Worst may be over for economy
THE economy undershot last year's growth forecasts but is on course for a robust 1996, the Financial Secretary announced.
Last year's growth plunged to the lowest for five years with the fourth-quarter growth expected to have dipped to about four per cent.
But Mr Tsang claimed the worst could be over and the territory's historically high inflation rate had been brought under control.
He said the property market had stabilised and the territory's high unemployment rate was largely a result of problems with labour mobility rather than economic stagnation.
Mr Tsang, in an upbeat assessment, blamed last year's downturn on the weakest domestic demand for nearly 20 years and the slump in private sector building activity.
The visible trade deficit grew to 10 per cent of the value of imports - well above the average of the past 10 years.
'Our balance of trade has deteriorated principally because we have been investing in the expansion of our production capacity. In due course this will show itself in increased output, a growth in exports and higher gross domestic product,' said Mr Tsang.
Last year inflation, as measured by Consumer Price Index A, the broadest measure of inflation, fell from 10.1 per cent in January to 6.6 per cent at the end of the year.
'The easing of inflation owed a great deal to the way in which the US dollar gained strength in the latter part of the year.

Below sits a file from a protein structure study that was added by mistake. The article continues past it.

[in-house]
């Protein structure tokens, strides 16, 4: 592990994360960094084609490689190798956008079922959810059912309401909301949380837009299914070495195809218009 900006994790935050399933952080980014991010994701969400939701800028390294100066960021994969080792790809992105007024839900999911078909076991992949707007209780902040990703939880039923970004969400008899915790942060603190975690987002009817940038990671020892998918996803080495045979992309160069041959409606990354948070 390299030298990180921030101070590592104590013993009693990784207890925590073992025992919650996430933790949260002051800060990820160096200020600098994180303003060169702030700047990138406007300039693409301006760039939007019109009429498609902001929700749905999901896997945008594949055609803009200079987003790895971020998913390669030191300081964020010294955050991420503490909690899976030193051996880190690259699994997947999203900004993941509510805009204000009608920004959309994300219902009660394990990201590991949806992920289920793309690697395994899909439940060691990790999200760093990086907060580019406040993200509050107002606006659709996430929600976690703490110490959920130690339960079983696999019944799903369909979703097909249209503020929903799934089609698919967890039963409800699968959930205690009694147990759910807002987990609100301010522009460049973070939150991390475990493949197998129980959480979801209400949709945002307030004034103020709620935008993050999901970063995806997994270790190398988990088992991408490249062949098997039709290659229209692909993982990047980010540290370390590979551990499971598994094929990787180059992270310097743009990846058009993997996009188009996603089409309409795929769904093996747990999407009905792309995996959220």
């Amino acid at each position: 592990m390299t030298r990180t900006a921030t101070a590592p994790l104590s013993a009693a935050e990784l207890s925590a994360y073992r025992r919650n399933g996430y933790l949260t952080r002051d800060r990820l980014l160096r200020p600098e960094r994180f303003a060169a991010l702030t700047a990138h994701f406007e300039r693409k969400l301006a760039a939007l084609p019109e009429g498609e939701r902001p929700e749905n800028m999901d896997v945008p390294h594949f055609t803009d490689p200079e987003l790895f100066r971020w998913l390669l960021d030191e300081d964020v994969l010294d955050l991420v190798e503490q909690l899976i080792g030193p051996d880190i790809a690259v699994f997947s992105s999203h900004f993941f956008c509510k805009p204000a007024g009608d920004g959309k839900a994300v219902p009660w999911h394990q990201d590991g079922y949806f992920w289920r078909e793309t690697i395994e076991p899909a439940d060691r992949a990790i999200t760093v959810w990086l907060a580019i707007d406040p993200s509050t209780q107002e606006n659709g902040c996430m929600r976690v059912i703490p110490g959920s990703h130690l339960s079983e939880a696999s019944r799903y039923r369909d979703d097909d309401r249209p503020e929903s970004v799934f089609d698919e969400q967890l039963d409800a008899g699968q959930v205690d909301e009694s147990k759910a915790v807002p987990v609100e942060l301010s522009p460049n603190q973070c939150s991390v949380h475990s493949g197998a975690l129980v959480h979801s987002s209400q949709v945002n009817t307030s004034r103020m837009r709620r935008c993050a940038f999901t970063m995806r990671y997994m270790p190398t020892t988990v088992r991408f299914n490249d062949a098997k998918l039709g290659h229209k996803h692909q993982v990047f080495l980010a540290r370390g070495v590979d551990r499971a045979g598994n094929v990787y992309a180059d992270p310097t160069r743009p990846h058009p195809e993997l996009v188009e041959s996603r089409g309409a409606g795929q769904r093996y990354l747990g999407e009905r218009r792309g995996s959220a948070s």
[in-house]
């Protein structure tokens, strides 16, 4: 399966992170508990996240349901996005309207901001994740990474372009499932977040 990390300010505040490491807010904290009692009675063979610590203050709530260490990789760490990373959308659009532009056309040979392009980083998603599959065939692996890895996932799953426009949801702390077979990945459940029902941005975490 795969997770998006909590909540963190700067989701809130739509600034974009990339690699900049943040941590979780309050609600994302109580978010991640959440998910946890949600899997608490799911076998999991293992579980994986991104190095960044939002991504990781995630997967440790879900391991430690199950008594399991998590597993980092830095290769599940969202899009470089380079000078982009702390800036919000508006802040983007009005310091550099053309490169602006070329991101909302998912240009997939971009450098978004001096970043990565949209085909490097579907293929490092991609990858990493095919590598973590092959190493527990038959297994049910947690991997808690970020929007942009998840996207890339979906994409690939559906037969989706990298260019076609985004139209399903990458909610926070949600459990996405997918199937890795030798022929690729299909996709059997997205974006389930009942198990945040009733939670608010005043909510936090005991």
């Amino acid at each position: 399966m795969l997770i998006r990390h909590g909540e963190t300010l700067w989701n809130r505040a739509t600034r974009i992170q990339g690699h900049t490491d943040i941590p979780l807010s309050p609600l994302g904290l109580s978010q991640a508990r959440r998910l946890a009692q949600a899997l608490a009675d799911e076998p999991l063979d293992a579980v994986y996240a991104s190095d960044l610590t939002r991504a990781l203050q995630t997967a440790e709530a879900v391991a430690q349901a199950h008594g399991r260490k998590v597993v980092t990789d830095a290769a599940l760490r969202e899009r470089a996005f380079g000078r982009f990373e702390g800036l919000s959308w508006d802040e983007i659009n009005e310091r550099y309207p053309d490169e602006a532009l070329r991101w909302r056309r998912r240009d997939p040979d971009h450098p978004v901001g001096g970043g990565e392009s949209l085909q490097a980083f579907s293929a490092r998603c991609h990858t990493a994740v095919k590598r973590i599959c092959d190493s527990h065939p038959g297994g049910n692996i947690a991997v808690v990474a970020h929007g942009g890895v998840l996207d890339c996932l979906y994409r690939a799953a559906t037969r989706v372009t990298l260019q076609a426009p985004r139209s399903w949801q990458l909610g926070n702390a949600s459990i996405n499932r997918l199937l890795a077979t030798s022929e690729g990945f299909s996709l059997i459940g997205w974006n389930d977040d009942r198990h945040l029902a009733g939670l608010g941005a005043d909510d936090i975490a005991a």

'Also contributing were more stable world commodity prices, as well as a significant moderation in China's inflation. Locally-generated inflationary pressures eased. Specifically, rents, and labour costs moderated, while the prices of consumer goods softened.' Inflation is set to rise by an average of 7.5 per cent in 1996 - down from 8.7 per cent last year and 8.1 per cent in 1994.
Angus Armstrong, economics director of Deutsche Morgan Grenfell, said: 'Last year's growth was surprisingly low as it implies a very steep fourth-quarter fall, something about four per cent.
'Surprisingly, consumer spending is projected to be up about four per cent in real terms during 1996. This implies retail sales will be much higher. Last year it fell by 1.5 per cent in volume terms.
'Overall, it was a generous but responsible budget but with relatively little for business.' Joe Zhang, an economist with WI Carr, said the estimates for this year's growth were conservative.
The brokerage is tipping growth for the year of about 5.5 per cent.
Mr Zhang said: 'We see continued growth in exports and productivity gains during the year.'